Have you heard about Piano Maestro? No?! Well it’s time we changed that! If you’re a piano teacher, Piano Maestro is free for you and all your students. Completely free. So there’s no reason not to jump in!
Piano Maestro is an incredible iPad app for sight reading. The music scrolls across the screen, and it “listens” to you play on any piano or keyboard (no wires!) and gives you feedback on how accurately you played.
This is cool enough by itself, but the real magic of Piano Maestro is how it gameifies learning to read music. After each song, the student is given a number of stars for their performance. To progress to the next chapter in journey mode, the student has to get a certain number of stars. They can’t get ahead of themselves, they have to put in the work.
There are too many amazing features of Piano Maestro to mention, such as the large library of method books, up to date pop songs, scales and arpeggios…the list goes on. Much better that you hear about these amazing features from Becki ‘Piano Maestro’ Laurent herself.
In this episode, you’ll learn:
- What Piano Maestro is for
- How Piano Maestro works
- How to navigate the Piano Maestro app
- Why you should incorporate this kind of “gamification” into your teaching
- How to get any student started in with the app
***Sorry about the delay in the video sync. I’ve been trialling some new software and still have some tweaks to make.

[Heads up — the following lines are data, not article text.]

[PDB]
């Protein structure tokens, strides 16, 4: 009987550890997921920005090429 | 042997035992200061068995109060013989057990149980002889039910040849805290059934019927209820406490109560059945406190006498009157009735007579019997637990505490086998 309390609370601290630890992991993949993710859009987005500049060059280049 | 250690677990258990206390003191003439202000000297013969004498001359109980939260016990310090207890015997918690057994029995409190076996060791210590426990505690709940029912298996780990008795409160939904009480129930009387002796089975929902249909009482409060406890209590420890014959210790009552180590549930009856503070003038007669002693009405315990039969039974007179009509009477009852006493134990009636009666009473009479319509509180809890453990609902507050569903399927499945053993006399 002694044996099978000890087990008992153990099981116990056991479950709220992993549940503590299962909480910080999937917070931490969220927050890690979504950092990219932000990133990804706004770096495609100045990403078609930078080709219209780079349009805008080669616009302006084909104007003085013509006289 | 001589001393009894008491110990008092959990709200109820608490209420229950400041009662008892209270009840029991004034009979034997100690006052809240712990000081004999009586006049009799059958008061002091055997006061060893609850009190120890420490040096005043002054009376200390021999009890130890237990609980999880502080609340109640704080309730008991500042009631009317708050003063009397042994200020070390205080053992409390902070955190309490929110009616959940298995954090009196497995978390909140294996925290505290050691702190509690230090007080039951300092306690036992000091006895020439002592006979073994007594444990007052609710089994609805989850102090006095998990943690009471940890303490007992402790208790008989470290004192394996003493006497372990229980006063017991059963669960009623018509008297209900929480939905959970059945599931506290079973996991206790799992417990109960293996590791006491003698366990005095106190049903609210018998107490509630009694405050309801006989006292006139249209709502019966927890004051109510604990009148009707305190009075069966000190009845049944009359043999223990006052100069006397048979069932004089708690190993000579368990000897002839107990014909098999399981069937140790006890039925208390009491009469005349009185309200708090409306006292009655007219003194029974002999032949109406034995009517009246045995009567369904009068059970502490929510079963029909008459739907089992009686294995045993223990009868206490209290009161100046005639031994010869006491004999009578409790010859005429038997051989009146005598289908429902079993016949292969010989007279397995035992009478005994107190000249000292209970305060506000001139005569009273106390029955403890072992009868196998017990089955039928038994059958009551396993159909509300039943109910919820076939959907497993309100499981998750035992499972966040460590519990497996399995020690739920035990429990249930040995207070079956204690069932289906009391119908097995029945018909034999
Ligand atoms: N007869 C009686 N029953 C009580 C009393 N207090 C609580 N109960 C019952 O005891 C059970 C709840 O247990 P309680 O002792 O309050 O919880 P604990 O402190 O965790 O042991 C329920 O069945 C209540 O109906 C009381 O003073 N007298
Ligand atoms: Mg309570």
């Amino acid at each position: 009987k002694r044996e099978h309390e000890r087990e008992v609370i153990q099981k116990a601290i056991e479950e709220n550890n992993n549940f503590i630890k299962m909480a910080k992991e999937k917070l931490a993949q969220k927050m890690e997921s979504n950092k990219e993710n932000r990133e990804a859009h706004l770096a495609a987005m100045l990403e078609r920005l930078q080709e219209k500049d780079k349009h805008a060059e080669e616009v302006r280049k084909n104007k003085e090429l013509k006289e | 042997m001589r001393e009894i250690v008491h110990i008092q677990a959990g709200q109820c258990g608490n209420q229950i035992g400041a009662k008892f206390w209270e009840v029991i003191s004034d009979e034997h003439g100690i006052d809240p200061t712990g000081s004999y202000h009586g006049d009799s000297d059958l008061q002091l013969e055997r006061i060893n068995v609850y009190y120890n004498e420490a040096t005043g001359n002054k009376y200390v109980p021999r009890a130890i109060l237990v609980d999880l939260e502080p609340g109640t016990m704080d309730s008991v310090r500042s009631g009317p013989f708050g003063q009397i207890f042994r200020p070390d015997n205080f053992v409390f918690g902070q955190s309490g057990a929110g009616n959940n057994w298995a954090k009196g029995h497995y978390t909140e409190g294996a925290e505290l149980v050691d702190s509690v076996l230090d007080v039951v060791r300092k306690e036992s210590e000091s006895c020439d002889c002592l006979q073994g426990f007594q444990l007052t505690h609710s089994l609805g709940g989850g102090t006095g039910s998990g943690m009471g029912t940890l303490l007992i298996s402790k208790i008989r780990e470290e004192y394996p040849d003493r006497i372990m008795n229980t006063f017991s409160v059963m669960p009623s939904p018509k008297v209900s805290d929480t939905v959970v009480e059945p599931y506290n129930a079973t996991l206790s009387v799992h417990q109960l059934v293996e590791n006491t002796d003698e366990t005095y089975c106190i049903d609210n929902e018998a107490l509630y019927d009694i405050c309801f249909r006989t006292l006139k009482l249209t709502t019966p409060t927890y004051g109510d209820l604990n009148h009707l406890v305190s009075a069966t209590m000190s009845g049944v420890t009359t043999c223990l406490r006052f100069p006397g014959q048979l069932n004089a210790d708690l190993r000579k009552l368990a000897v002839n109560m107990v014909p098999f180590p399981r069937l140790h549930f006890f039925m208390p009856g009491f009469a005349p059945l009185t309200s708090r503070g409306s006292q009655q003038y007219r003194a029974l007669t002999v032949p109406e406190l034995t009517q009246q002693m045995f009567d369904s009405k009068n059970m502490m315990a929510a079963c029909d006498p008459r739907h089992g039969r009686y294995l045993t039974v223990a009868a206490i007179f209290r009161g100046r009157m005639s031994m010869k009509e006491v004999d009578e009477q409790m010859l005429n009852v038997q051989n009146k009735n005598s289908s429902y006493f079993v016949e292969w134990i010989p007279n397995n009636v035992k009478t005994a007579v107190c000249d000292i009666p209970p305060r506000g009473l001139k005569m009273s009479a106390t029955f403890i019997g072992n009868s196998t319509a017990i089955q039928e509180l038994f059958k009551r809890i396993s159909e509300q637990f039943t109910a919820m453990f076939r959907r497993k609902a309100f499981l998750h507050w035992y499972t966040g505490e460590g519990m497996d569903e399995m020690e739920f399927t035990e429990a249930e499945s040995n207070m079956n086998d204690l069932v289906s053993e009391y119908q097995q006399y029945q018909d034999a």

Items mentioned in this podcast:
- Free excerpt from ‘The Insider’s Guide to Joytunes’ Piano Maestro’
- Piano Maestro
- Piano Dustbuster
- Simply Piano
- TTTV007: Building a Multi-Teacher Studio with Carly McDonald
- Sheet Music on the JoyTunes website
- Logitech speakers
- The Insider’s Guide to Joytunes’ Piano Maestro
- Tracy Selle’s Webinars
Not a teacher? Here’s your discount code:
Thank you for Tuning In!
There are a lot of podcasts you could be tuning into today, and I’m grateful that you’ve chosen mine.
Being a full-time teacher myself, I know how busy teachers are and how much time, effort and passion we put into our students. Sometimes, the last thing we want to do in our time off is listen to more piano teaching stuff! So, well done for using this time for self-improvement.
Whether you’re at the gym, on the bike or in the car, I know that you and your students will get lots out of what you learn in the long run. Just make sure you try out some of the ideas before they get lost in the business of your next lessons.
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Do you use Joytunes’ Piano Maestro?
Are you just getting started? Or a seasoned user? What’s your favourite thing about this amazing app?